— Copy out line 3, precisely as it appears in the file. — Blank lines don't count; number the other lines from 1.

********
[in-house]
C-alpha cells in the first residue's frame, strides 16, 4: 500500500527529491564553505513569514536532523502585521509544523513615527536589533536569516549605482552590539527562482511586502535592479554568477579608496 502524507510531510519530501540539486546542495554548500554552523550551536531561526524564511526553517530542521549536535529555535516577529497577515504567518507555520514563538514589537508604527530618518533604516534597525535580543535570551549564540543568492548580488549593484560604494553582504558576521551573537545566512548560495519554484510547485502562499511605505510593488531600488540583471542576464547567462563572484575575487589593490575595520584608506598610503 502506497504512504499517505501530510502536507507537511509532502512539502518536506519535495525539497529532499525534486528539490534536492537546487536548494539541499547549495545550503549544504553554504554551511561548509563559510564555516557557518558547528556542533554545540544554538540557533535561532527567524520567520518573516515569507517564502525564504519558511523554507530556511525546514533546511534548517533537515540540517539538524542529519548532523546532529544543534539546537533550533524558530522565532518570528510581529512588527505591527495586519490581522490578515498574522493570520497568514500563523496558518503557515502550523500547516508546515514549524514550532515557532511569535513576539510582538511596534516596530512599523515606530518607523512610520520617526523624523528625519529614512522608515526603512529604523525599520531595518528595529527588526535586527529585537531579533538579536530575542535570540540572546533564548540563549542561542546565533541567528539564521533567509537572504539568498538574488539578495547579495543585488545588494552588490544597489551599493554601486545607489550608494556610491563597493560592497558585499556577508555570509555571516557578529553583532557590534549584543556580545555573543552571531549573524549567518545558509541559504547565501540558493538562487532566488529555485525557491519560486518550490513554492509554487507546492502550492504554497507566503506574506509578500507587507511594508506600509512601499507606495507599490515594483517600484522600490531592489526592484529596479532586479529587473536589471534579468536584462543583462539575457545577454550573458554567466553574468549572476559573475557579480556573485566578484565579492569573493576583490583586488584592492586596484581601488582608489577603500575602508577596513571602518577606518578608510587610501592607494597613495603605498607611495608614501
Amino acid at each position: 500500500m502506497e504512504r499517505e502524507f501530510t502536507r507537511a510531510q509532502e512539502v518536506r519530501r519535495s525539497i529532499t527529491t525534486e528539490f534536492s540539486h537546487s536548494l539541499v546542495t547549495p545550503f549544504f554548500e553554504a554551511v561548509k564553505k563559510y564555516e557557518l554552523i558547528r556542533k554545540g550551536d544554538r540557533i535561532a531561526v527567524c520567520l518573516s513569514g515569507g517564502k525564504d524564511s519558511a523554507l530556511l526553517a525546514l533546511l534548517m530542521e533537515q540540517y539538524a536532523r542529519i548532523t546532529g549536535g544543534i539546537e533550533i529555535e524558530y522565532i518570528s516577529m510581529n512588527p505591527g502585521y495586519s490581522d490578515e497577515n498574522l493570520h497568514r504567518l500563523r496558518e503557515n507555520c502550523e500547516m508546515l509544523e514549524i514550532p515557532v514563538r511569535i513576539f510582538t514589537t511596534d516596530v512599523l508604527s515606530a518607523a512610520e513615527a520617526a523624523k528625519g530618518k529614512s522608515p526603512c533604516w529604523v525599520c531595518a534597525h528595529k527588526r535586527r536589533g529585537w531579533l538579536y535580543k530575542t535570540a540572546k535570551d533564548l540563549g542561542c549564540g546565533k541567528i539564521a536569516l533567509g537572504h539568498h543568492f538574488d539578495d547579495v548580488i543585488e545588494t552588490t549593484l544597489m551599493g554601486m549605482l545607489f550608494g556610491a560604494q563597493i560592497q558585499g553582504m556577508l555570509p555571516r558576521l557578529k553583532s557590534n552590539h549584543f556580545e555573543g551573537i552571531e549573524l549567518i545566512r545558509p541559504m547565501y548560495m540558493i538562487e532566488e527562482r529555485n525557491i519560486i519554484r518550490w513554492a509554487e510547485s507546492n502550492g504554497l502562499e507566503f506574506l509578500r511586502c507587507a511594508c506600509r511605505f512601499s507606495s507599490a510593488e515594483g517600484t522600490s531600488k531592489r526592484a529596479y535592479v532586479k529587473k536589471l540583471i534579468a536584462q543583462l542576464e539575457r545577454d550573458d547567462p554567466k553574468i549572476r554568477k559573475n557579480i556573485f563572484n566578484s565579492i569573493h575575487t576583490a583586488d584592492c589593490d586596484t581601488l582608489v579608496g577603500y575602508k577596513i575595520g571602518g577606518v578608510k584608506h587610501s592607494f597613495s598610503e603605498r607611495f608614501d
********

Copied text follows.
Amino acid at each position: 500500500m502506497e504512504r499517505e502524507f501530510t502536507r507537511a510531510q509532502e512539502v518536506r519530501r519535495s525539497i529532499t527529491t525534486e528539490f534536492s540539486h537546487s536548494l539541499v546542495t547549495p545550503f549544504f554548500e553554504a554551511v561548509k564553505k563559510y564555516e557557518l554552523i558547528r556542533k554545540g550551536d544554538r540557533i535561532a531561526v527567524c520567520l518573516s513569514g515569507g517564502k525564504d524564511s519558511a523554507l530556511l526553517a525546514l533546511l534548517m530542521e533537515q540540517y539538524a536532523r542529519i548532523t546532529g549536535g544543534i539546537e533550533i529555535e524558530y522565532i518570528s516577529m510581529n512588527p505591527g502585521y495586519s490581522d490578515e497577515n498574522l493570520h497568514r504567518l500563523r496558518e503557515n507555520c502550523e500547516m508546515l509544523e514549524i514550532p515557532v514563538r511569535i513576539f510582538t514589537t511596534d516596530v512599523l508604527s515606530a518607523a512610520e513615527a520617526a523624523k528625519g530618518k529614512s522608515p526603512c533604516w529604523v525599520c531595518a534597525h528595529k527588526r535586527r536589533g529585537w531579533l538579536y535580543k530575542t535570540a540572546k535570551d533564548l540563549g542561542c549564540g546565533k541567528i539564521a536569516l533567509g537572504h539568498h543568492f538574488d539578495d547579495v548580488i543585488e545588494t552588490t549593484l544597489m551599493g554601486m549605482l545607489f550608494g556610491a560604494q563597493i560592497q558585499g553582504m556577508l555570509p555571516r558576521l557578529k553583532s557590534n552590539h549584543f556580545e555573543g551573537i552571531e549573524l549567518i545566512r545558509p541559504m547565501y548560495m540558493i538562487e532566488e527562482r529555485n525557491i519560486i519554484r518550490w513554492a509554487e510547485s507546492n502550492g504554497l502562499e507566503f506574506l509578500r511586502c507587507a511594508c506600509r511605505f512601499s507606495s507599490a510593488e515594483g517600484t522600490s531600488k531592489r526592484a529596479y535592479v532586479k529587473k536589471l540583471i534579468a536584462q543583462l542576464e539575457r545577454d550573458d547567462p554567466k553574468i549572476r554568477k559573475n557579480i556573485f563572484n566578484s565579492i569573493h575575487t576583490a583586488d584592492c589593490d586596484t581601488l582608489v579608496g577603500y575602508k577596513i575595520g571602518g577606518v578608510k584608506h587610501s592607494f597613495s598610503e603605498r607611495f608614501d